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New Auto Pulse System A Lifesaver

The price tag is steep - $15,000 - but fundraising efforts are under way and Escalon Community Ambulance officials hope to add the 'Auto Pulse' machine to their lifesaving arsenal this year.

The system, a mechanized CPR (cardiopulmonary resuscitation) machine, has just been put into service by the ambulance corps, which is taking part in the pilot testing program for the equipment.

"This has been approved by the FDA but the jury is still out on it," Escalon Community Ambulance Chief Mike Pitassi said. "The most important thing is that, unlike human beings, who can provide 30 to 35 percent of normal circulation during CPR compressions, the Auto Pulse provides 100 to 110 percent of normal circulation and it does it without interruption."

Pitassi said that could be the difference between life or death for someone in cardiac arrest.

It also negates the need for someone, usually a firefighter, to ride along in the ambulance to assist with CPR on the way to the hospital with a cardiac patient. That often left the fire department shorthanded while the firefighter was with the ambulance crew, so the system will benefit both departments in addition to patients.

"We're in an area where we have limited manpower," Pitassi explained. "Right now we have to drag one firefighter away to do mechanical compressions on the way to the hospital and this can be a problem, leaving them shorthanded."

With an Auto Pulse on board, ambulance crews won't need the added set of hands ... the machine will provide them.

Training is being done right now on the Auto Pulse system, Pitassi meeting periodically with the fire department crews in Escalon to introduce them to the Auto Pulse and provide demonstrations. He also will schedule training with Farmington fire crews, since that is part of ECA's coverage area.

"This is better for patient care, better for manpower," Pitassi added.

Though CPR performed by humans is also a lifesaver, Pitassi said the automated system will likely have an even higher success rate. That is something his crews will chart as they use the Auto Pulse this year.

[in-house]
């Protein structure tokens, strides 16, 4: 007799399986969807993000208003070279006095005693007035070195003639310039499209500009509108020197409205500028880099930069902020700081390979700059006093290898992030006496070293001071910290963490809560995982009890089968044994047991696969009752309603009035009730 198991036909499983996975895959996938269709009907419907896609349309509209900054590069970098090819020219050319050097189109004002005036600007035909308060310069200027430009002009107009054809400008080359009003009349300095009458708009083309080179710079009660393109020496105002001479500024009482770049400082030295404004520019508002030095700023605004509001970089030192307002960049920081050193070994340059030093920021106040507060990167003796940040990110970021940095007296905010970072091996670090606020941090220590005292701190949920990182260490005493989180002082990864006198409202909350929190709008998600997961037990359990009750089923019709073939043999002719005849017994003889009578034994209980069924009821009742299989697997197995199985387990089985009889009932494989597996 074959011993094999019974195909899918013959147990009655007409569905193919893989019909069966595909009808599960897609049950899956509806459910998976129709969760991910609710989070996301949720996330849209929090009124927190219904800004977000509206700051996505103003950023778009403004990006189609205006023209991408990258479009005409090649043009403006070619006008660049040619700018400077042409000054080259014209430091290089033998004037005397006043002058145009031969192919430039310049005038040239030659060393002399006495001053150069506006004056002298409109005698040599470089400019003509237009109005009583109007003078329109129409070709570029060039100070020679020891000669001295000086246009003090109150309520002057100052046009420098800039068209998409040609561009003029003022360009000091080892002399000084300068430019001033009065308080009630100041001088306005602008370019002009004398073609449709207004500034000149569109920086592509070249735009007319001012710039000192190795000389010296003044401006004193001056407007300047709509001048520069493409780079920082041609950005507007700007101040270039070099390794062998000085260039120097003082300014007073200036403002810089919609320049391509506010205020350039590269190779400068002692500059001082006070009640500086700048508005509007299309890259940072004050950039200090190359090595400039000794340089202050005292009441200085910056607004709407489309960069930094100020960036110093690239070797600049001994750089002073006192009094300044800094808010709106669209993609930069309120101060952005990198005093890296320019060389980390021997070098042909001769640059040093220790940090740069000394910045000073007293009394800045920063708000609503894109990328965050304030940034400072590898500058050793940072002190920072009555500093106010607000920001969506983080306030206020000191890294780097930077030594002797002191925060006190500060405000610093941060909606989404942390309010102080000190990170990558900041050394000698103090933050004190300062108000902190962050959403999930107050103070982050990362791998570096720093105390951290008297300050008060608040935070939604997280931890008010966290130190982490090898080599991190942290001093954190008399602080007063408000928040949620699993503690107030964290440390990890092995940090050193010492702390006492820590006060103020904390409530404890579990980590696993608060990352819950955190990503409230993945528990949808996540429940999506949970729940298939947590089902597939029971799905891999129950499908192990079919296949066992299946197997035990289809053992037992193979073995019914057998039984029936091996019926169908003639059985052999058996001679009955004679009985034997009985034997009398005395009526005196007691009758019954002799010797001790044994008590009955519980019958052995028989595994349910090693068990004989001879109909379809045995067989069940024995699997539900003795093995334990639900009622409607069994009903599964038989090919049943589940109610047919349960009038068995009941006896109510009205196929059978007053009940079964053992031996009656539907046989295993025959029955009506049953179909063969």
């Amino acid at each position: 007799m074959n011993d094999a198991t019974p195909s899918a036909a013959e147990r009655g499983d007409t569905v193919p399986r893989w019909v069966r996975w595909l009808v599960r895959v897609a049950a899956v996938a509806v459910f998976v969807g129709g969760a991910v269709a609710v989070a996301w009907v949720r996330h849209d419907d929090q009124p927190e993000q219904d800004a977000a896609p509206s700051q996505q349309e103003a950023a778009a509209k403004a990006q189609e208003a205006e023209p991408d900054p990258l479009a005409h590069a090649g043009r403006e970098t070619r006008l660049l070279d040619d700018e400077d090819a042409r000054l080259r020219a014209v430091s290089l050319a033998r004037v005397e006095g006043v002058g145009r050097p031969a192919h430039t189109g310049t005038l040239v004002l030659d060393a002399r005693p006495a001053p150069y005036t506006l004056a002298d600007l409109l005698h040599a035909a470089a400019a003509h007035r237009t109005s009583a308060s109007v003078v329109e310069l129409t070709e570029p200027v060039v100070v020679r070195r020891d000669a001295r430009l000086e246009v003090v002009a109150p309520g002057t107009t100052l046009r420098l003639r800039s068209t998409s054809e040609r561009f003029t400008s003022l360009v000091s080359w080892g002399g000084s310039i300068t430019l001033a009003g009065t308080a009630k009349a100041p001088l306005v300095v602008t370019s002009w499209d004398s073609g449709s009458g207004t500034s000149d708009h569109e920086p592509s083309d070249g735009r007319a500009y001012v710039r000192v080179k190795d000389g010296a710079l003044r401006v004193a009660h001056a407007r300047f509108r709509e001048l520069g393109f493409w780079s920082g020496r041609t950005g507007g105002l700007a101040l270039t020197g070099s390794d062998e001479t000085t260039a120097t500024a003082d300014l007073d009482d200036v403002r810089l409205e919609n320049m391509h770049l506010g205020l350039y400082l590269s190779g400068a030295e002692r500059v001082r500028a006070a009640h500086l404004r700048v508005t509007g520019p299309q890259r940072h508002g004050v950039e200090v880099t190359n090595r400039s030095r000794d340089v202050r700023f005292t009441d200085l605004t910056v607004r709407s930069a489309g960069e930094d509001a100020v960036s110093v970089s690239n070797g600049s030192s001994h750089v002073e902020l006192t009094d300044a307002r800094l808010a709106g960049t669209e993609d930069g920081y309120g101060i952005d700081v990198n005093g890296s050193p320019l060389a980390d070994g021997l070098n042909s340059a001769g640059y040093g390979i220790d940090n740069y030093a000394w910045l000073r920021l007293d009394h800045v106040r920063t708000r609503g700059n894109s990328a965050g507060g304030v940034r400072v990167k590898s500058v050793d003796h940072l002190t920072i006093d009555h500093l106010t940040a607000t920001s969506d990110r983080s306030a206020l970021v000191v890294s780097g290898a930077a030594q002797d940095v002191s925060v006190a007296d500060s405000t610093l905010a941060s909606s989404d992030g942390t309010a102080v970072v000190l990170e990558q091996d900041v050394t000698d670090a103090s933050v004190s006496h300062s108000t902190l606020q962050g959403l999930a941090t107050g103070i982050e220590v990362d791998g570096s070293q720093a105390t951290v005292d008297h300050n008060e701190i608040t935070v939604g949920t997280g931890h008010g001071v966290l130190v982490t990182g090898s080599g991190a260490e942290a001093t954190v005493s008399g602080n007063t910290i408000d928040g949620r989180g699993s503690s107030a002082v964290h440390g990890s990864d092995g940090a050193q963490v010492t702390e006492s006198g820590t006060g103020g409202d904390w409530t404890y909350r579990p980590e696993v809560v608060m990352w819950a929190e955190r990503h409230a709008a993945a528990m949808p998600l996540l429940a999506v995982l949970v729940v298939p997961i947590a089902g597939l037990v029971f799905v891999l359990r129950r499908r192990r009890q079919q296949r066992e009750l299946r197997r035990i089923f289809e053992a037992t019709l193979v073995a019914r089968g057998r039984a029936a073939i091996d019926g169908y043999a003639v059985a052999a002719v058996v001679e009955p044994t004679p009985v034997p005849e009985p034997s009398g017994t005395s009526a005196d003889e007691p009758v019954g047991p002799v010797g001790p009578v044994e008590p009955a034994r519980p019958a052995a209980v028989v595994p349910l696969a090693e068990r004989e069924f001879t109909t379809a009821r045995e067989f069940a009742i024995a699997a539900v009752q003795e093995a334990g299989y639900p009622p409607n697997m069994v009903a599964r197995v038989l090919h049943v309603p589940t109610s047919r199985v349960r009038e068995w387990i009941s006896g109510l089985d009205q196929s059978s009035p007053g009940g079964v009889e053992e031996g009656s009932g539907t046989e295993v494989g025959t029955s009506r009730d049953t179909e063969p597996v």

"It does cost $15,000 and so far we've raised $5,300 towards it," Pitassi said.

Information about the Auto Pulse and a request for donations has already gone out to current Escalon Community Ambulance members but Pitassi said they are looking to other sources to help finance the purchase as well.

"Any businesses out there that want to help, we'd welcome a donation," he said.

The system just went on line, the department introducing the new piece of equipment on Jan. 15.

"We asked the county about it and they gave us permission to pilot study it," Pitassi said.

Escalon Fire Department battalion chief Randy Reid, on hand for a Thursday morning training session at the fire station, said he was convinced of the effectiveness of the Auto Pulse just by watching the demonstration and learning about its ability to provide 110 percent of normal circulation.

"If I coded, I'd rather have that machine doing CPR, chest compressions on me," he said.

The system utilizes a 'life band,' which is strapped across the patient on a special gurney and the responding emergency crews are taken through the steps of the process with prompts from the machine itself. Once the patient has been placed on the gurney and the Auto Pulse enacted, CPR is done continuously, even as the patient is being moved, and the compressions provide circulation to all vital organs. Pitassi said he is excited to have the new machine and the possibilities it offers for improved patient care.

"It is on loan to us for one year," he said. "We're part of a statewide study."

Pitassi said the department will continue to actively raise funds for the Auto Pulse because he anticipates wanting to keep it as part of their equipment once the study is complete.